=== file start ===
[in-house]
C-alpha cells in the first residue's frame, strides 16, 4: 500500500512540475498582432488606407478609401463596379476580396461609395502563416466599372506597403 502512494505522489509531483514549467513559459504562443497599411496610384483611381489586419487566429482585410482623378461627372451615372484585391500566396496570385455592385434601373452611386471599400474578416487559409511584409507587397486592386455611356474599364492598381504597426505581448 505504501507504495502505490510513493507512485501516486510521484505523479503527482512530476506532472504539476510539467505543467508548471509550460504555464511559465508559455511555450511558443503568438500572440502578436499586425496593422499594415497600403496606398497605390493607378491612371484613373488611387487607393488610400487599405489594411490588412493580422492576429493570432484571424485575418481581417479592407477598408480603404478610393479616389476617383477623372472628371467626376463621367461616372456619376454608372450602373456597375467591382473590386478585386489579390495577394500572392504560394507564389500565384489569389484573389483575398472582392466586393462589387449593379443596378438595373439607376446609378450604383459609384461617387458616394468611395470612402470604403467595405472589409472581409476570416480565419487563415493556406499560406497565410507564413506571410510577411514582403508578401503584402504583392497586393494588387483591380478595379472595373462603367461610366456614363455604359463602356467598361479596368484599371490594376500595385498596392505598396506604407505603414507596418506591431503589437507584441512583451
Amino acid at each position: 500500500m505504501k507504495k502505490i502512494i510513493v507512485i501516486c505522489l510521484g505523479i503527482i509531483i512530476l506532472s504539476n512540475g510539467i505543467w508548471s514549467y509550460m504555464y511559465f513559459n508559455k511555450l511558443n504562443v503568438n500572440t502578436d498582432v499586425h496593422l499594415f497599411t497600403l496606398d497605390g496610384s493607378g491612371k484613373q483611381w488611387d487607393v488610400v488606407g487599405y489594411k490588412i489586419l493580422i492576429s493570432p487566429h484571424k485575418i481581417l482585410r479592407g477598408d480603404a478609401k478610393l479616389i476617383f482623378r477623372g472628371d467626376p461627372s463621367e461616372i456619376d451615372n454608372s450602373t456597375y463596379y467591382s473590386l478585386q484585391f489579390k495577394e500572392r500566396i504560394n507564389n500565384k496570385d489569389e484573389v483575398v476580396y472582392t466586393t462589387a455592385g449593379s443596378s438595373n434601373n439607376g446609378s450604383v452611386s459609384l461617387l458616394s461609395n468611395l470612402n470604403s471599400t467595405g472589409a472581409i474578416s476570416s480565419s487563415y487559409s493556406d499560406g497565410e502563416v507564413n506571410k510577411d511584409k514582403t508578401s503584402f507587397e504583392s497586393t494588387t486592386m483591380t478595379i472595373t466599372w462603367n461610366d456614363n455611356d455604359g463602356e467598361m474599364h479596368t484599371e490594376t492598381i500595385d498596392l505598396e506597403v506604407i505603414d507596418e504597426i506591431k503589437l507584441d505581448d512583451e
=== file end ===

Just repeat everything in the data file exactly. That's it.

[in-house]
C-alpha cells in the first residue's frame, strides 16, 4: 500500500512540475498582432488606407478609401463596379476580396461609395502563416466599372506597403 502512494505522489509531483514549467513559459504562443497599411496610384483611381489586419487566429482585410482623378461627372451615372484585391500566396496570385455592385434601373452611386471599400474578416487559409511584409507587397486592386455611356474599364492598381504597426505581448 505504501507504495502505490510513493507512485501516486510521484505523479503527482512530476506532472504539476510539467505543467508548471509550460504555464511559465508559455511555450511558443503568438500572440502578436499586425496593422499594415497600403496606398497605390493607378491612371484613373488611387487607393488610400487599405489594411490588412493580422492576429493570432484571424485575418481581417479592407477598408480603404478610393479616389476617383477623372472628371467626376463621367461616372456619376454608372450602373456597375467591382473590386478585386489579390495577394500572392504560394507564389500565384489569389484573389483575398472582392466586393462589387449593379443596378438595373439607376446609378450604383459609384461617387458616394468611395470612402470604403467595405472589409472581409476570416480565419487563415493556406499560406497565410507564413506571410510577411514582403508578401503584402504583392497586393494588387483591380478595379472595373462603367461610366456614363455604359463602356467598361479596368484599371490594376500595385498596392505598396506604407505603414507596418506591431503589437507584441512583451
Amino acid at each position: 500500500m505504501k507504495k502505490i502512494i510513493v507512485i501516486c505522489l510521484g505523479i503527482i509531483i512530476l506532472s504539476n512540475g510539467i505543467w508548471s514549467y509550460m504555464y511559465f513559459n508559455k511555450l511558443n504562443v503568438n500572440t502578436d498582432v499586425h496593422l499594415f497599411t497600403l496606398d497605390g496610384s493607378g491612371k484613373q483611381w488611387d487607393v488610400v488606407g487599405y489594411k490588412i489586419l493580422i492576429s493570432p487566429h484571424k485575418i481581417l482585410r479592407g477598408d480603404a478609401k478610393l479616389i476617383f482623378r477623372g472628371d467626376p461627372s463621367e461616372i456619376d451615372n454608372s450602373t456597375y463596379y467591382s473590386l478585386q484585391f489579390k495577394e500572392r500566396i504560394n507564389n500565384k496570385d489569389e484573389v483575398v476580396y472582392t466586393t462589387a455592385g449593379s443596378s438595373n434601373n439607376g446609378s450604383v452611386s459609384l461617387l458616394s461609395n468611395l470612402n470604403s471599400t467595405g472589409a472581409i474578416s476570416s480565419s487563415y487559409s493556406d499560406g497565410e502563416v507564413n506571410k510577411d511584409k514582403t508578401s503584402f507587397e504583392s497586393t494588387t486592386m483591380t478595379i472595373t466599372w462603367n461610366d456614363n455611356d455604359g463602356e467598361m474599364h479596368t484599371e490594376t492598381i500595385d498596392l505598396e506597403v506604407i505603414d507596418e504597426i506591431k503589437l507584441d505581448d512583451e